Mathematical modeling of permeation grouting and subsurface barrier performance
S. Finsterle, C. M. Oldenburg, A. L. James, K. Pruess, and G. J. Moridis
Proceedings, International Containment Technology Conference and Exhibition
St. Petersburg, Florida, February 9-12, p. 438-444, 1997
Lawrence Berkeley National Laboratory, Earth Sciences Division
University of California, Berkeley, CA 94720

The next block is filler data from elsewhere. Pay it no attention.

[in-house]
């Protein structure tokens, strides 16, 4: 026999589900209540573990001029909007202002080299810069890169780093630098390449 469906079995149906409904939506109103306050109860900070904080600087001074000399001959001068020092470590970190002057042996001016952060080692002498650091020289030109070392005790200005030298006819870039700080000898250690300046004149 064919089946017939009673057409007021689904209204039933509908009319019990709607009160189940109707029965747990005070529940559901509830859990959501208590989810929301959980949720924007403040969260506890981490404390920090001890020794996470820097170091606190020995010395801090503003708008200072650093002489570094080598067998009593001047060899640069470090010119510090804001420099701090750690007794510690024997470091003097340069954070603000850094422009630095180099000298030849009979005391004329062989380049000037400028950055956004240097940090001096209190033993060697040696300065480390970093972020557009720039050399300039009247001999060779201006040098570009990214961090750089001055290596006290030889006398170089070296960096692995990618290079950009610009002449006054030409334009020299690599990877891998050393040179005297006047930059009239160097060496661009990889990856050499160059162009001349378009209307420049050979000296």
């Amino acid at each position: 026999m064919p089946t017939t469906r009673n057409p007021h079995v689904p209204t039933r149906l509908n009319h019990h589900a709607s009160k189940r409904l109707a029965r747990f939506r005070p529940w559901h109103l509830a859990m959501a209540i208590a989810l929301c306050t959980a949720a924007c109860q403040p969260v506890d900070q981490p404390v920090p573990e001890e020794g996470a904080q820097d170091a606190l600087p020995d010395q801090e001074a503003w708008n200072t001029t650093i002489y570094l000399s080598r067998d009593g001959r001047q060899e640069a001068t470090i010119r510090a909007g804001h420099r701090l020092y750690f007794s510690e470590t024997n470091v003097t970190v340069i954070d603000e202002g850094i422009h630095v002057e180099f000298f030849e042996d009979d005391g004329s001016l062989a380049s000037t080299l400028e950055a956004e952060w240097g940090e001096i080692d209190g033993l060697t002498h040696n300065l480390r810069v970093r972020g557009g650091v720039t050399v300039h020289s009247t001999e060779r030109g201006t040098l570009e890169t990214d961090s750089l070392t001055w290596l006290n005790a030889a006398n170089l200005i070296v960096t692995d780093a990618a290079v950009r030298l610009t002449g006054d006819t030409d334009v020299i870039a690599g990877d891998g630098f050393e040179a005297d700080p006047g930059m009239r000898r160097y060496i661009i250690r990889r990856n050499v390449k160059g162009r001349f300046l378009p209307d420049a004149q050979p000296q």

Abstract. The injection of solution grouts into the subsurface can be used to form underground barriers for the containment of contaminants. The technology requires identifying suitable grout materials, specifically fluids which exhibit a large increase in viscosity after injection and eventually solidify after a controllable period, thus sealing permeable zones. We have developed a new fluid property module for the reservoir simulator TOUGH2 to model grout injection, taking into account the increase of liquid viscosity as a function of time and gel concentration. We have also incorporated into the simulator a model which calculates soil hydraulic properties after solidification of the gel within the pore space. The new fluid property module has been used to design and analyze laboratory experiments and field pilot tests in saturated and unsaturated formations under a variety of subsurface conditions. These applications include modeling barrier emplacement in highly heterogeneous soils in the vadose zone, grout injection into the saturated zone in combination with extraction wells for flow control, the design of verification strategies, and the analysis of barrier performance. In this paper we discuss the modeling approach and present simulation results of multiple grout injections into a heterogeneous, unsaturated formation.